From Wikipedia, the free encyclopedia.
The Bosporus or Bosphorus (Turkish Boğaziši) is a strait that separates the European part of Turkey from the Asian part, and connects the Sea of Marmara with the Black Sea. The ancient Greeks referred to this strait as the Thracian Bosporus, as they called the Strait of Kerch the Cimmerian Bosporus. Increasing the chances of confusion, they also called a land area near these two straits by the same name: the Thracian Chersonesus, which is known today as Gallipoli, and the Cimmerian Chersonesus, known today as the Crimea.
Due to the importance of the strait for the defense of Istanbul, the Ottoman sultans constructed a castle on each side of it (Anadoluhisari and Rumelihisari). Its strategic importance remains high: several international treaties have governed vessels using the waters. The current one is the Montreux Convention Regarding the Regime of the Turkish Straits, signed in 1936.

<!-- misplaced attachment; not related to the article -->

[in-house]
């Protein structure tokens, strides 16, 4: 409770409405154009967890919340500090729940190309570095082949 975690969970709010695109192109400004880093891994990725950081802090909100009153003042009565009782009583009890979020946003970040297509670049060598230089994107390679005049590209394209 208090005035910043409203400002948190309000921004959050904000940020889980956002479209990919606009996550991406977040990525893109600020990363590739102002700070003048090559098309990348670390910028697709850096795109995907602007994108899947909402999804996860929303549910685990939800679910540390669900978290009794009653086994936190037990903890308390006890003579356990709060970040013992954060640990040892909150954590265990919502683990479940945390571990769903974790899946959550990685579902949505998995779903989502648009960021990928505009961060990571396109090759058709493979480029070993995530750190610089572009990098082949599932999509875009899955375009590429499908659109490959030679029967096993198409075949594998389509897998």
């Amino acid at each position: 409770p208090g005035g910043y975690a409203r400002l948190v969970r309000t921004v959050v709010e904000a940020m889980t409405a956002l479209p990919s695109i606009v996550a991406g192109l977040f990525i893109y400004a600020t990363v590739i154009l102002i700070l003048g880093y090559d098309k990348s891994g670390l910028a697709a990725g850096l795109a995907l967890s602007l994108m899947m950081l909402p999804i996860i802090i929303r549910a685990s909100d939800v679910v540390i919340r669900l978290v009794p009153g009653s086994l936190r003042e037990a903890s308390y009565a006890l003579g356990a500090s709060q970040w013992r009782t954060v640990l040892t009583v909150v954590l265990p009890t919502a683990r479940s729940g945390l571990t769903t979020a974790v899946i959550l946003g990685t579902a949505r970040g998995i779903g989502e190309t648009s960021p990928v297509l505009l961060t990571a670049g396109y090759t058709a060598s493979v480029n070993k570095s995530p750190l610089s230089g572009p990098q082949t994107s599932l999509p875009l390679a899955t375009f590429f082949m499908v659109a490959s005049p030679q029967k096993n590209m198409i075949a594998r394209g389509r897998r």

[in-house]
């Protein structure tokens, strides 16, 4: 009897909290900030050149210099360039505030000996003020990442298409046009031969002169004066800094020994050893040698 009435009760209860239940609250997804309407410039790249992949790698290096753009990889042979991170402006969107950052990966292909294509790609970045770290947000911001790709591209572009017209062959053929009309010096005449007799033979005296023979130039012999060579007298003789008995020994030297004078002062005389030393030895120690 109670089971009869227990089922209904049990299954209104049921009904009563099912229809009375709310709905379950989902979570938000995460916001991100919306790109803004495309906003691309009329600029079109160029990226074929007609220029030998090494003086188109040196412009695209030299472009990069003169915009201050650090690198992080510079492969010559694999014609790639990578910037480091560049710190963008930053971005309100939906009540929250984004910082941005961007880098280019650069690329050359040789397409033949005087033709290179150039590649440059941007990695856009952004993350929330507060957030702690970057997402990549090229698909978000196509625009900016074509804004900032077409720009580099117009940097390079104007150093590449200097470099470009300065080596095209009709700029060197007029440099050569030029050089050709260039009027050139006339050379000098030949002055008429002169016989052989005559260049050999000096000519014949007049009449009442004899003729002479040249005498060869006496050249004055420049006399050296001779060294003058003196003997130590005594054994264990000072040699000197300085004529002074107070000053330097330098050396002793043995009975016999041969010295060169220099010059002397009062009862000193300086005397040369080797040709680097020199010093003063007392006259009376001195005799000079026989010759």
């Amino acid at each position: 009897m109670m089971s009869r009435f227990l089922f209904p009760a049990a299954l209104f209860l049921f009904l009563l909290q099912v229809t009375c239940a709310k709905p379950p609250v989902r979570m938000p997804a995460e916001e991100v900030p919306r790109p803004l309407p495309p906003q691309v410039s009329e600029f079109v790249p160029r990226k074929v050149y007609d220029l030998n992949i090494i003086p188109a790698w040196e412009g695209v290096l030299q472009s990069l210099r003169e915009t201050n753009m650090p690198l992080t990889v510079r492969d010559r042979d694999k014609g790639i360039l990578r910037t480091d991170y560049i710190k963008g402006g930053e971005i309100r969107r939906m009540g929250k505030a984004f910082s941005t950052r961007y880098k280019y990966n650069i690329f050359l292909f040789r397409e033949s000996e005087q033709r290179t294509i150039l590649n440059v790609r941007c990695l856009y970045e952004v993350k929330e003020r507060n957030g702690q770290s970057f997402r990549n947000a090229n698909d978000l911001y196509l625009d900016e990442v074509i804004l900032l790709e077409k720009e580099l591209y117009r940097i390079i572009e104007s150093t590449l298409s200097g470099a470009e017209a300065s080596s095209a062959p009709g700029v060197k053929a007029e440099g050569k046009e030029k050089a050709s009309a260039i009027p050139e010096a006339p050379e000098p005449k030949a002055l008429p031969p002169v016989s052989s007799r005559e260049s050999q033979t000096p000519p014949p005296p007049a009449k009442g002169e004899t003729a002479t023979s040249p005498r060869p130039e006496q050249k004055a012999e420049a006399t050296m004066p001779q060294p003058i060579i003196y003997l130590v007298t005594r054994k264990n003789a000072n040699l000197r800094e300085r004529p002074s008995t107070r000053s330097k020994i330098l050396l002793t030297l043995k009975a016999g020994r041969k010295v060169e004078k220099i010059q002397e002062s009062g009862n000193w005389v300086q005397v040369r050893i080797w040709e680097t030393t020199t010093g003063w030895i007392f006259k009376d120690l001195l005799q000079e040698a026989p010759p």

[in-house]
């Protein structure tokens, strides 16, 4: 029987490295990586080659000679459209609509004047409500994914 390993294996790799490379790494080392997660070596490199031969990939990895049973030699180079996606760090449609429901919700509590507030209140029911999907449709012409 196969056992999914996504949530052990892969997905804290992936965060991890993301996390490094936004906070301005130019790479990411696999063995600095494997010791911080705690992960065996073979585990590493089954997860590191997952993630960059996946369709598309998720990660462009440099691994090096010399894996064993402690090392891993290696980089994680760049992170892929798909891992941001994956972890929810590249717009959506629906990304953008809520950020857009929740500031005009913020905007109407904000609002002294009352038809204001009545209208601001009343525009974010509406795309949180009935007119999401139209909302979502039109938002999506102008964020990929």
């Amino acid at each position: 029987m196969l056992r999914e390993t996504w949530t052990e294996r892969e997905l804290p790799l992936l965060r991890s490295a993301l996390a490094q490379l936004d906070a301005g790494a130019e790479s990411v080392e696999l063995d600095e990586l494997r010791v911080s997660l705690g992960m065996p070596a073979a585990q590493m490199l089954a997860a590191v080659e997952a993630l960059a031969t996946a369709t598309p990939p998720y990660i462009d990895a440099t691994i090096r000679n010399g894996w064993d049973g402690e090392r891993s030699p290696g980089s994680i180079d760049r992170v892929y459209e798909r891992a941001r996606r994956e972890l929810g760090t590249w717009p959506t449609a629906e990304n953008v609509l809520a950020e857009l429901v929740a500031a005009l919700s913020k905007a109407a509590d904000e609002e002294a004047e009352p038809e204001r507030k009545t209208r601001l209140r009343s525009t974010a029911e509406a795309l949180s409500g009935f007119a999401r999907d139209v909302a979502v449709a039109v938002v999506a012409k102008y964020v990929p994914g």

Some researchers have argued a massive flood around 5600 BC in the region, flooding the Black Sea (q.v.) with the waters of the Mediterranean, is the historic basis for flood myths recorded in the Epic of Gilgamesh and in the Bible.